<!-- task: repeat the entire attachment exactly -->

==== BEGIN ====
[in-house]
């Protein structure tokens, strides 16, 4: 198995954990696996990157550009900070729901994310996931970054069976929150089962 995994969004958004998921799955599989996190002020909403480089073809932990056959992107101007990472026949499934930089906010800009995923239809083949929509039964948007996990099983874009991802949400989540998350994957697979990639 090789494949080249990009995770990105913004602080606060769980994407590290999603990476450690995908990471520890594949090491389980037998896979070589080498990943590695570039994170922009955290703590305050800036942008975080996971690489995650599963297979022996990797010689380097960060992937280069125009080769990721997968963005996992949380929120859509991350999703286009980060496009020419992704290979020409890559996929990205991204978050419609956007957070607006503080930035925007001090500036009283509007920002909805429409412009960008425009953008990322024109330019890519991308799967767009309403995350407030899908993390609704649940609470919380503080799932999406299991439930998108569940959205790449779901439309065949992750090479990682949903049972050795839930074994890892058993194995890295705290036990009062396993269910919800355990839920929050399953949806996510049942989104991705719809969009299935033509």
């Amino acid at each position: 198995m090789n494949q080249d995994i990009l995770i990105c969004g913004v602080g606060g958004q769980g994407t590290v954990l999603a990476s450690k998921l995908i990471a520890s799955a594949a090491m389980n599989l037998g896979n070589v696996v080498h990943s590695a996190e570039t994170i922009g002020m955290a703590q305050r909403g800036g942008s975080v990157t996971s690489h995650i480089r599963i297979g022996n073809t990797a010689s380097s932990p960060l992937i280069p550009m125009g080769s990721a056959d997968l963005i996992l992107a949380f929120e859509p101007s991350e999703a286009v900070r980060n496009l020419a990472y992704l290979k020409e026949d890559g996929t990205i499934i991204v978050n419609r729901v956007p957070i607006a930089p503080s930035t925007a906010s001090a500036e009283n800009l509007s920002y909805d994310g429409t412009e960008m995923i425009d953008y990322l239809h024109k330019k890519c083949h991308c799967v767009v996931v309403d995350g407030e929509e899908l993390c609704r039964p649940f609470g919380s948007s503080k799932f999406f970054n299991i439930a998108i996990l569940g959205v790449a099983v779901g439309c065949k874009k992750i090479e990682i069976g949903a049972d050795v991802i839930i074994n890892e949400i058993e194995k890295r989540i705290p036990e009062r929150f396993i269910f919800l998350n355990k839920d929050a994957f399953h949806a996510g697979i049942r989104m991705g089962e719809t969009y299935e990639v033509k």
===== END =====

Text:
[in-house]
């Protein structure tokens, strides 16, 4: 198995954990696996990157550009900070729901994310996931970054069976929150089962 995994969004958004998921799955599989996190002020909403480089073809932990056959992107101007990472026949499934930089906010800009995923239809083949929509039964948007996990099983874009991802949400989540998350994957697979990639 090789494949080249990009995770990105913004602080606060769980994407590290999603990476450690995908990471520890594949090491389980037998896979070589080498990943590695570039994170922009955290703590305050800036942008975080996971690489995650599963297979022996990797010689380097960060992937280069125009080769990721997968963005996992949380929120859509991350999703286009980060496009020419992704290979020409890559996929990205991204978050419609956007957070607006503080930035925007001090500036009283509007920002909805429409412009960008425009953008990322024109330019890519991308799967767009309403995350407030899908993390609704649940609470919380503080799932999406299991439930998108569940959205790449779901439309065949992750090479990682949903049972050795839930074994890892058993194995890295705290036990009062396993269910919800355990839920929050399953949806996510049942989104991705719809969009299935033509």
């Amino acid at each position: 198995m090789n494949q080249d995994i990009l995770i990105c969004g913004v602080g606060g958004q769980g994407t590290v954990l999603a990476s450690k998921l995908i990471a520890s799955a594949a090491m389980n599989l037998g896979n070589v696996v080498h990943s590695a996190e570039t994170i922009g002020m955290a703590q305050r909403g800036g942008s975080v990157t996971s690489h995650i480089r599963i297979g022996n073809t990797a010689s380097s932990p960060l992937i280069p550009m125009g080769s990721a056959d997968l963005i996992l992107a949380f929120e859509p101007s991350e999703a286009v900070r980060n496009l020419a990472y992704l290979k020409e026949d890559g996929t990205i499934i991204v978050n419609r729901v956007p957070i607006a930089p503080s930035t925007a906010s001090a500036e009283n800009l509007s920002y909805d994310g429409t412009e960008m995923i425009d953008y990322l239809h024109k330019k890519c083949h991308c799967v767009v996931v309403d995350g407030e929509e899908l993390c609704r039964p649940f609470g919380s948007s503080k799932f999406f970054n299991i439930a998108i996990l569940g959205v790449a099983v779901g439309c065949k874009k992750i090479e990682i069976g949903a049972d050795v991802i839930i074994n890892e949400i058993e194995k890295r989540i705290p036990e009062r929150f396993i269910f919800l998350n355990k839920d929050a994957f399953h949806a996510g697979i049942r989104m991705g089962e719809t969009y299935e990639v033509k």